- Membership application fees, dues, or contributions, except the portion attributable to admission prices, paid to federal tax-exempt entities organized under IRS code 501(c)(3), (8), and (19);
- Membership fees or dues of organizations listed in Major Group No. 86 of the Standard Industrial Classification Manual of 1972, as amended. This list is maintained by the Federal Office of Management and Budget;
- Gross proceeds derived from admissions to amusement or recreational activities conducted by:
- Nonprofit museums, historical sites, or societies;
- Organizations that have received an IRS determination of exemption under 501(c);
- Organizations listed in Major Group No. 86 of the Standard Industrial Classification Manual of 1972, as amended, prepared by the Federal Office of Management and Budget;
- Tennessee historic property preservation or rehabilitation entities defined in T.C.A. § 67-4-2004.
- Fees in any form resulting from the production of television, film, radio, or theatrical presentations. This exemption does not include charges for admission;
- Events or activities conducted upon rivers and waterways in this state whose continued use for recreational purposes is contingent upon revenue produced pursuant to agreements entered into between the state and federal governments, or an agency thereof, which provides for the establishment of a trust fund for such purposes, provided that this exemption shall prevail only if the annual distribution of funds to the state from the trust fund exceeds the amount of revenue to the state that would otherwise be produced if the amusement tax were imposed;
- All sales committed to or paid for prior to June 1, 1984;
- Athletic events for participants under 18 years of age sponsored by civic or nonprofit organizations;
- Gross proceeds from admissions to amusement or recreational activities or facilities conducted, produced and controlled by local government;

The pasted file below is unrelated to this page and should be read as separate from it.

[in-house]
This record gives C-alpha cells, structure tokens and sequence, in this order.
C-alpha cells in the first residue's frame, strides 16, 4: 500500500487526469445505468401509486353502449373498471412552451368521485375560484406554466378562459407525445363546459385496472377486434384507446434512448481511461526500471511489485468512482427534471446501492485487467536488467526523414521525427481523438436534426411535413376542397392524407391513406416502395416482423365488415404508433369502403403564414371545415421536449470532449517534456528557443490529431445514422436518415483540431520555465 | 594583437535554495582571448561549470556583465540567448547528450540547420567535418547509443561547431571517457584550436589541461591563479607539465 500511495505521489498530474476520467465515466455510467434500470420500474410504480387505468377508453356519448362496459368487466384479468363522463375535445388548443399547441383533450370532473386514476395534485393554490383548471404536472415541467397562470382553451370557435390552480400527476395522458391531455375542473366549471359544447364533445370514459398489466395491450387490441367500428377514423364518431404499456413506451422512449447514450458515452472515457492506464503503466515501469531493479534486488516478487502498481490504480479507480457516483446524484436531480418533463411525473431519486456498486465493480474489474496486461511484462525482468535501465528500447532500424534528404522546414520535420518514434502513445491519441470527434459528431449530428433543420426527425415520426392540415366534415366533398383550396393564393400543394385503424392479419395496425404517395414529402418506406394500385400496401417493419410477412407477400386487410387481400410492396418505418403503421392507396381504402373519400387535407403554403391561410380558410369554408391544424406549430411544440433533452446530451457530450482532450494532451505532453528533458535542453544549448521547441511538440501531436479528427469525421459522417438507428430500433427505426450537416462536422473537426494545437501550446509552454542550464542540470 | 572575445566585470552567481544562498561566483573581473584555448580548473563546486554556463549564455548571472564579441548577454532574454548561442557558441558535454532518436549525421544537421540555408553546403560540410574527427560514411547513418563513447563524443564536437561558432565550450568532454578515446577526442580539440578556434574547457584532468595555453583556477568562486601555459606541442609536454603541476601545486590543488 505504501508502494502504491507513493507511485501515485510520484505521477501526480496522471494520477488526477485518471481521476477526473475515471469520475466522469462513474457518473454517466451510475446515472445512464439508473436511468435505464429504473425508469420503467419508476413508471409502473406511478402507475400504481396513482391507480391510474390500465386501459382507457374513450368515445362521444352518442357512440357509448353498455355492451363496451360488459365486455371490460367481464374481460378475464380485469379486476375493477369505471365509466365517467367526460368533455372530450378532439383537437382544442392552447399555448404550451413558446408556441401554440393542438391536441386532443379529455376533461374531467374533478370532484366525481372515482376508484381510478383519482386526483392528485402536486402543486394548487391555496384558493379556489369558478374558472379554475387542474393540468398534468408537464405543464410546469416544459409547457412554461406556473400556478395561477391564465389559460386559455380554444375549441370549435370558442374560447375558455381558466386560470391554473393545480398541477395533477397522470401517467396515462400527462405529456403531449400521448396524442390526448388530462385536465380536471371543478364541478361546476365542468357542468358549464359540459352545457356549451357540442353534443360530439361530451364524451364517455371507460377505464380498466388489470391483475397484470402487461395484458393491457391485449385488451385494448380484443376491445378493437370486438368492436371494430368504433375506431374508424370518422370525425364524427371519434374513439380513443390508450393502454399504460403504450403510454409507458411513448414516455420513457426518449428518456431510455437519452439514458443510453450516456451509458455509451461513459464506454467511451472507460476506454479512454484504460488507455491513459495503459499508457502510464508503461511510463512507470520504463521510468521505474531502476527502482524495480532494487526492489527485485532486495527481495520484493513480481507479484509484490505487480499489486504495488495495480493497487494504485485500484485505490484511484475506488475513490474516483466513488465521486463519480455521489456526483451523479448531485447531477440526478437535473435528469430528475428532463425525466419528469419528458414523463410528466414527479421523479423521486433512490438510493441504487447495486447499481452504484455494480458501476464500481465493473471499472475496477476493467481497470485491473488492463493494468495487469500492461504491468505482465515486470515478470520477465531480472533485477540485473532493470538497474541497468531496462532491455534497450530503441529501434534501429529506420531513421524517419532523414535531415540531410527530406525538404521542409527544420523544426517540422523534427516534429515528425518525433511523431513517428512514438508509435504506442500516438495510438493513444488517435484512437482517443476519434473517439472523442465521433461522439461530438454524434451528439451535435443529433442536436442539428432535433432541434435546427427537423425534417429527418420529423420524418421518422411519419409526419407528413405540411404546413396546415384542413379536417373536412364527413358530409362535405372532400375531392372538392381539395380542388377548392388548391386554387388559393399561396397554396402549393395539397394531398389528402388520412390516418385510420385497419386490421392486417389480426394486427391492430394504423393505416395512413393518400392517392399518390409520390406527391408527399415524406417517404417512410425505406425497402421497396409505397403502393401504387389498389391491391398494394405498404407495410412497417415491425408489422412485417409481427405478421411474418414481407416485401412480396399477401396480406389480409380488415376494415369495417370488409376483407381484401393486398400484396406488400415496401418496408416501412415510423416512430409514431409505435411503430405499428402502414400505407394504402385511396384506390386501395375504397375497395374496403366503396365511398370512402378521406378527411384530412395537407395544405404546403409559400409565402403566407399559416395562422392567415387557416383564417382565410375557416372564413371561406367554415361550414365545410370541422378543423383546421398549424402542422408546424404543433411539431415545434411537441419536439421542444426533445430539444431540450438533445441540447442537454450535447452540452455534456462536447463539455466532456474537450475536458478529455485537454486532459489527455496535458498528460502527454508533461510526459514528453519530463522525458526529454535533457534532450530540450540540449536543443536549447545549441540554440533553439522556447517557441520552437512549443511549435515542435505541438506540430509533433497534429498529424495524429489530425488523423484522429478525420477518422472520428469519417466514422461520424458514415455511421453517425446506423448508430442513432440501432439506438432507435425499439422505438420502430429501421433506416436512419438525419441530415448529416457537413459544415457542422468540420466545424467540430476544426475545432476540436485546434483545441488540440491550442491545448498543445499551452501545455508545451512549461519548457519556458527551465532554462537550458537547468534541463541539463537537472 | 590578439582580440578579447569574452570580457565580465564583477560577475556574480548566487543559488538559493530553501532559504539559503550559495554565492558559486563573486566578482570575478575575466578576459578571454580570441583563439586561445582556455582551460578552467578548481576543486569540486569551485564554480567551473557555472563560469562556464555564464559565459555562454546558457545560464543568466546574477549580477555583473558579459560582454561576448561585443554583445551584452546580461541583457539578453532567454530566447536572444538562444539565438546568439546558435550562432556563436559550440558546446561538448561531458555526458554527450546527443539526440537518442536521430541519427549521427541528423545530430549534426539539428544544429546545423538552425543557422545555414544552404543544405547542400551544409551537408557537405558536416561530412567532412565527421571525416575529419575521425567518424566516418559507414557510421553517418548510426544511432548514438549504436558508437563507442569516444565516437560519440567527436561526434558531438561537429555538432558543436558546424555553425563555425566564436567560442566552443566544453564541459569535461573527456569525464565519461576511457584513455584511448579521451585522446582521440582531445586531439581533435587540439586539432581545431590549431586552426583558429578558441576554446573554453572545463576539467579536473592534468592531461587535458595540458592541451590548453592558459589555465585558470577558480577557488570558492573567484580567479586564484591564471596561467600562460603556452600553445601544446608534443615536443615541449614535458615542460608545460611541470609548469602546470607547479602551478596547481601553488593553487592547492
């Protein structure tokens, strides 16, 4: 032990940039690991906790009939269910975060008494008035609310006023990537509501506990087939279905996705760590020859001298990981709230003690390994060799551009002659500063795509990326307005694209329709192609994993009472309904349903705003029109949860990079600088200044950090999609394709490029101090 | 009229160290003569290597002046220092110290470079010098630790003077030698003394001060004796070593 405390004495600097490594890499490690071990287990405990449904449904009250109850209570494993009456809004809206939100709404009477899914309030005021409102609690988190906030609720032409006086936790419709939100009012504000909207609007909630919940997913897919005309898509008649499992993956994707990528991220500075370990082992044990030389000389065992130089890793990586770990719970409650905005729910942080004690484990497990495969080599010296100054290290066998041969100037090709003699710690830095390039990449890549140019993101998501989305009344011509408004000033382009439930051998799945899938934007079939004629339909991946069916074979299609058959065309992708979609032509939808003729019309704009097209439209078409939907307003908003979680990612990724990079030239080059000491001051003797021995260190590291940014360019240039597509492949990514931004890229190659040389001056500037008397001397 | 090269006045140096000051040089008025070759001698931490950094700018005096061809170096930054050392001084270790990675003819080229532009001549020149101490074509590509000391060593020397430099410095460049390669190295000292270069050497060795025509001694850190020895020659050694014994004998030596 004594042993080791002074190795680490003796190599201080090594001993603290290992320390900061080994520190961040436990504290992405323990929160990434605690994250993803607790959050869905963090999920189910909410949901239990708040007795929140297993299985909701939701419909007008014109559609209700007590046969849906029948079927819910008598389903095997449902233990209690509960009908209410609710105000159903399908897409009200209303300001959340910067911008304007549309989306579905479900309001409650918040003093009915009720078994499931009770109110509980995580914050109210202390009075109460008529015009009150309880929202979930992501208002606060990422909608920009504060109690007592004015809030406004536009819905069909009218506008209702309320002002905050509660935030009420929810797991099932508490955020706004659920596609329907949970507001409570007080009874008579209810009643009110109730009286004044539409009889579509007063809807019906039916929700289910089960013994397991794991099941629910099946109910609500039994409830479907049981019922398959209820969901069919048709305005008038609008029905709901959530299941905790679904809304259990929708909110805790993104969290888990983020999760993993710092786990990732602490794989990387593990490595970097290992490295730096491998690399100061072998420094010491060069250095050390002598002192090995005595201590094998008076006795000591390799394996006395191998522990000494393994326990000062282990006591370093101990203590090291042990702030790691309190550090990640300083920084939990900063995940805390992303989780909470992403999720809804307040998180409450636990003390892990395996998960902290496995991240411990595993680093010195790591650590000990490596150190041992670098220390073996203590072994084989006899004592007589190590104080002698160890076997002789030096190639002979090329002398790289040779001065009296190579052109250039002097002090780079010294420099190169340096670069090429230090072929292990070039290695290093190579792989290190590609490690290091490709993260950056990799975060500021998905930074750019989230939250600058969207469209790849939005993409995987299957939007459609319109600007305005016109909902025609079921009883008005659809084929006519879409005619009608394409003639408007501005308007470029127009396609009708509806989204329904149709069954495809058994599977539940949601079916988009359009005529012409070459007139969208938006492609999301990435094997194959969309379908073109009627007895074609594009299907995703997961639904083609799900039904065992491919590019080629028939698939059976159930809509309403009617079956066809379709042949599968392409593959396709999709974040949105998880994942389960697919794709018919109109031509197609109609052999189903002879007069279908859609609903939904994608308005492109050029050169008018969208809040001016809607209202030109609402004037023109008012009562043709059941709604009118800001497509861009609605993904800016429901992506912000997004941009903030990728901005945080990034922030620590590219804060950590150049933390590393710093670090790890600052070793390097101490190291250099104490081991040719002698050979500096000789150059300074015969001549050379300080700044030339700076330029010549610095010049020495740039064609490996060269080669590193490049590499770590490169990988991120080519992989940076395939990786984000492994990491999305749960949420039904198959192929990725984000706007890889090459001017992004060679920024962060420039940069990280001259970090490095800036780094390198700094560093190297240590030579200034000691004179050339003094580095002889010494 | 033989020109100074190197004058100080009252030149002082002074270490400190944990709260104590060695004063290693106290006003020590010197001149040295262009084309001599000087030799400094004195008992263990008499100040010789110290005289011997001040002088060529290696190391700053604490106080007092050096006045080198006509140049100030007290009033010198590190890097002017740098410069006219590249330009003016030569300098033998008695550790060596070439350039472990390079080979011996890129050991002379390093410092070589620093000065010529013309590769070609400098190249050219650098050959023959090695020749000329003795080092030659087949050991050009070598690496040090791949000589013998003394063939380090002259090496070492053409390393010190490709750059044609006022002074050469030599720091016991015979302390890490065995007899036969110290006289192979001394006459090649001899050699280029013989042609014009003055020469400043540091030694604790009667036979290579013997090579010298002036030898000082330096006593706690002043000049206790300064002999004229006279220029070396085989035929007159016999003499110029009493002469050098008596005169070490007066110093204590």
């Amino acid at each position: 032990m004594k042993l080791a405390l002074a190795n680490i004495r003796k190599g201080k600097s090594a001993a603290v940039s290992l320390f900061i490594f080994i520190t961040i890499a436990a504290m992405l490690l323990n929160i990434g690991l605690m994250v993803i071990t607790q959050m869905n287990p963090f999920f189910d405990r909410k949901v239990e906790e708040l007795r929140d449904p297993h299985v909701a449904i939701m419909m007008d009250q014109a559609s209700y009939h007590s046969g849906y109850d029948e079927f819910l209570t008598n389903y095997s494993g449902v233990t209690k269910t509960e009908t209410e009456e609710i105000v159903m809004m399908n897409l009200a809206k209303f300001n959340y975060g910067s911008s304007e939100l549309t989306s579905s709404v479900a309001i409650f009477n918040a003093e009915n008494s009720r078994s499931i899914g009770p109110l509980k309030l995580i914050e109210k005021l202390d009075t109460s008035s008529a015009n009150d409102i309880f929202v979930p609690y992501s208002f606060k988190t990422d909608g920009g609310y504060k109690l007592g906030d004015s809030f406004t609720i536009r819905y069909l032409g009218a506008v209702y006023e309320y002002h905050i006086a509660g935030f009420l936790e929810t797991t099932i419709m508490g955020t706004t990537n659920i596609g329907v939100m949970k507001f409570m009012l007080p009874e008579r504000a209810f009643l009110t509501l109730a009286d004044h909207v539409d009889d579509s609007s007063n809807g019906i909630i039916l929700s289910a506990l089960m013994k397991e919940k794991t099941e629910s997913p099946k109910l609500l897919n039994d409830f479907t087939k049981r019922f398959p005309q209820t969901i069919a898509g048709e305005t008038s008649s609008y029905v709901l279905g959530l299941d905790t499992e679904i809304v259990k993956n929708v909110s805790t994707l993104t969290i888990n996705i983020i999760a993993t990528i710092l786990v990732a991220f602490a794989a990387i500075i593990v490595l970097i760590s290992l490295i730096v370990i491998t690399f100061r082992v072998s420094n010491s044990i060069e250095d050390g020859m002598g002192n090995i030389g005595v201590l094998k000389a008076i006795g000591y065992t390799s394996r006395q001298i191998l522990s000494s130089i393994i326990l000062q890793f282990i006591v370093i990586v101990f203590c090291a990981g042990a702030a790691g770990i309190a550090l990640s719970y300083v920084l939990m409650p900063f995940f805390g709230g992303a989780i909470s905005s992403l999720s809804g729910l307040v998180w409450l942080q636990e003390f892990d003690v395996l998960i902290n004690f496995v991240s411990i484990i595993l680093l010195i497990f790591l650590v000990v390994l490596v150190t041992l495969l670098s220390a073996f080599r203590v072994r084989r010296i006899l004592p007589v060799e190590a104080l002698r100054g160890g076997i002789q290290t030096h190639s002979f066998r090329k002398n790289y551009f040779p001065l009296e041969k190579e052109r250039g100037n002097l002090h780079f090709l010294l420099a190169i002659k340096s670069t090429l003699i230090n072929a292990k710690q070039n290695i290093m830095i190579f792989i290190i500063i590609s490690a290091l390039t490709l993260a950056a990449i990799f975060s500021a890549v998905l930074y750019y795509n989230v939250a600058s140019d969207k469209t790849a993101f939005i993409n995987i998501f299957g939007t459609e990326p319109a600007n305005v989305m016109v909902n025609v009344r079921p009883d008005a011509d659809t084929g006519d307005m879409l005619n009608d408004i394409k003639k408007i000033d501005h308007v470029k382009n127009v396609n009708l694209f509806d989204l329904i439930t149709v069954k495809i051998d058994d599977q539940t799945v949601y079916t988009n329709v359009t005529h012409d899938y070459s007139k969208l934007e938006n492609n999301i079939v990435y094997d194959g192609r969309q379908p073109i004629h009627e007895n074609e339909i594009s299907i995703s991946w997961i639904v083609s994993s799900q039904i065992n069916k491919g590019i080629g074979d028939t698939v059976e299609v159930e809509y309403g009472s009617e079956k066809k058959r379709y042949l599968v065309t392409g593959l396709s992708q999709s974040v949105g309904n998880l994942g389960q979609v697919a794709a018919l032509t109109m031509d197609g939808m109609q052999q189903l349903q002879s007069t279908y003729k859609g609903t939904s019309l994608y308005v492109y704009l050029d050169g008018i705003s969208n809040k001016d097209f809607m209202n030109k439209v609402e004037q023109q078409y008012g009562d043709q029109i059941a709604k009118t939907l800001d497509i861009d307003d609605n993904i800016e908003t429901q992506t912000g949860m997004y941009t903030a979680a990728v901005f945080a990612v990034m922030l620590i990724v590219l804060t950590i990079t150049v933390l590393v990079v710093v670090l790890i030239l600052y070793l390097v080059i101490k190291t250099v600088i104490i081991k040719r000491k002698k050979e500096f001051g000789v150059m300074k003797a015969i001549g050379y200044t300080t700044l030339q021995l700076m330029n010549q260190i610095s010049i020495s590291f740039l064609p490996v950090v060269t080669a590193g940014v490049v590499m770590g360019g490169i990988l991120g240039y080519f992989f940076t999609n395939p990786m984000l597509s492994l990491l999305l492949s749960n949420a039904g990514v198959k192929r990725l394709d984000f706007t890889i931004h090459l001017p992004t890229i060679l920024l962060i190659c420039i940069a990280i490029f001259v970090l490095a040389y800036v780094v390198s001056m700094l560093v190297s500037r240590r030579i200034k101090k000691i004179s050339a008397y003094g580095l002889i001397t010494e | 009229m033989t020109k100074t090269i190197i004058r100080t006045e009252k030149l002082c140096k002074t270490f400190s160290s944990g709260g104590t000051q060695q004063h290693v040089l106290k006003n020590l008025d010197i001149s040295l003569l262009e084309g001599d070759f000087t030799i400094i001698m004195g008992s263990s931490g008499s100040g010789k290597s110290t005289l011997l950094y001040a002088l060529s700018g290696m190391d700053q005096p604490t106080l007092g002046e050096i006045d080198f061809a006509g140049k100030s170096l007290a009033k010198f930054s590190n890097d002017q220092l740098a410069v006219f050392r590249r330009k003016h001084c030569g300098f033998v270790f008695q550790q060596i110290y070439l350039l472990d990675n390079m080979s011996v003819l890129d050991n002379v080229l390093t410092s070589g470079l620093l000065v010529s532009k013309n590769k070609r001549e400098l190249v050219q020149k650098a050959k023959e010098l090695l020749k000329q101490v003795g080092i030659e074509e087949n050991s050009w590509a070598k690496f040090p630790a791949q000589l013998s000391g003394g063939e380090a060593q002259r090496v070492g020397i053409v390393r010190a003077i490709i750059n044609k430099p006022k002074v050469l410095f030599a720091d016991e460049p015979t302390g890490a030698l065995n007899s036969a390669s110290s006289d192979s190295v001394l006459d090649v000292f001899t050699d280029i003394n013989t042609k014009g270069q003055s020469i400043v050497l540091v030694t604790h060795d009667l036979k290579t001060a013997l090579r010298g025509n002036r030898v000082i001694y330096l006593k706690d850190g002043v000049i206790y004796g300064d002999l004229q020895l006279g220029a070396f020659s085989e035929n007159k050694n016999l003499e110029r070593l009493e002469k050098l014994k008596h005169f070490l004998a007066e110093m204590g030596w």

- Membership assessments for capital improvements made by a recreational club, community service organization or country club;
- Gross proceeds derived from admissions to beauty pageants or rodeos and any fees, charges, or rental fees that entitle the entrant to engage in any otherwise taxable amusement activity held therein that is conducted by a nonprofit civic organization. This exemption applies only to beauty pageants and rodeos that have been held in the same city for 30 years or longer;
- Gross proceeds derived from admissions to musical concerts conducted by nonprofit community group associations if the associations promote, produce and control the concerts;
- Any event held by an employer solely for the benefit of its employees provided the event is produced and controlled entirely by the employer;
- Fishing tournament registration fees collected from tournament participants;
- Money charged for equipment that is paid to qualifying organizations offering the development or preservation of physical fitness through exercise or athletics. Certain qualifications must be met and this exemption is determined by the state on a case-by-case basis;
- Any entry fee that allows an entrant to participate in a horse show;
- Charges for hunting native wildlife paid to landowners in counties with a population of more than 31,900 and less than 32,000 based on the federal census;
- The fee paid by an establishment selling prepared food for live entertainment.
The amusement tax on certain events is equal to the state and local sales taxes. T.C.A. § 67-6-212 lists events subject to the amusement tax, and T.C.A. § 67-6-330 lists events exempted from the amusement tax. Note that the Department of Revenue has issued letter rulings interpreting the application of exemptions to specific taxpayers.
Coin-operated amusement machines are taxed exclusively by the state through an annual master license and sticker attached to each machine. Coin-operated amusement devices are taxed under T.C.A. § 67-4-2201 et seq.
Vending machine gross receipts are now taxed similarly to other taxable sales with both state and local sales taxes. There is no longer a special low rate.